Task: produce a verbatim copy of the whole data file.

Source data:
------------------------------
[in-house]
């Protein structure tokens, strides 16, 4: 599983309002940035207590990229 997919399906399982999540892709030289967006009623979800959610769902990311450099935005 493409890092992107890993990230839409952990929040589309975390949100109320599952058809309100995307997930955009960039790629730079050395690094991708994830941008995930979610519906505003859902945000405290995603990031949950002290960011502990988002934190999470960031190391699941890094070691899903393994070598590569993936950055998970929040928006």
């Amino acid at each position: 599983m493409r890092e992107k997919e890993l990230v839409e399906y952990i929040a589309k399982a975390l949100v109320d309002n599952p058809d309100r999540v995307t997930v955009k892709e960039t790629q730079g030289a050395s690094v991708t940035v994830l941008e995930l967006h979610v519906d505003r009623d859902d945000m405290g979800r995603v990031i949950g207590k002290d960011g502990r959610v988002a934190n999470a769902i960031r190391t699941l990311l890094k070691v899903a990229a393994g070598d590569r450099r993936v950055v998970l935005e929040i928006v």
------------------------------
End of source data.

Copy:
[in-house]
């Protein structure tokens, strides 16, 4: 599983309002940035207590990229 997919399906399982999540892709030289967006009623979800959610769902990311450099935005 493409890092992107890993990230839409952990929040589309975390949100109320599952058809309100995307997930955009960039790629730079050395690094991708994830941008995930979610519906505003859902945000405290995603990031949950002290960011502990988002934190999470960031190391699941890094070691899903393994070598590569993936950055998970929040928006």
């Amino acid at each position: 599983m493409r890092e992107k997919e890993l990230v839409e399906y952990i929040a589309k399982a975390l949100v109320d309002n599952p058809d309100r999540v995307t997930v955009k892709e960039t790629q730079g030289a050395s690094v991708t940035v994830l941008e995930l967006h979610v519906d505003r009623d859902d945000m405290g979800r995603v990031i949950g207590k002290d960011g502990r959610v988002a934190n999470a769902i960031r190391t699941l990311l890094k070691v899903a990229a393994g070598d590569r450099r993936v950055v998970l935005e929040i928006v």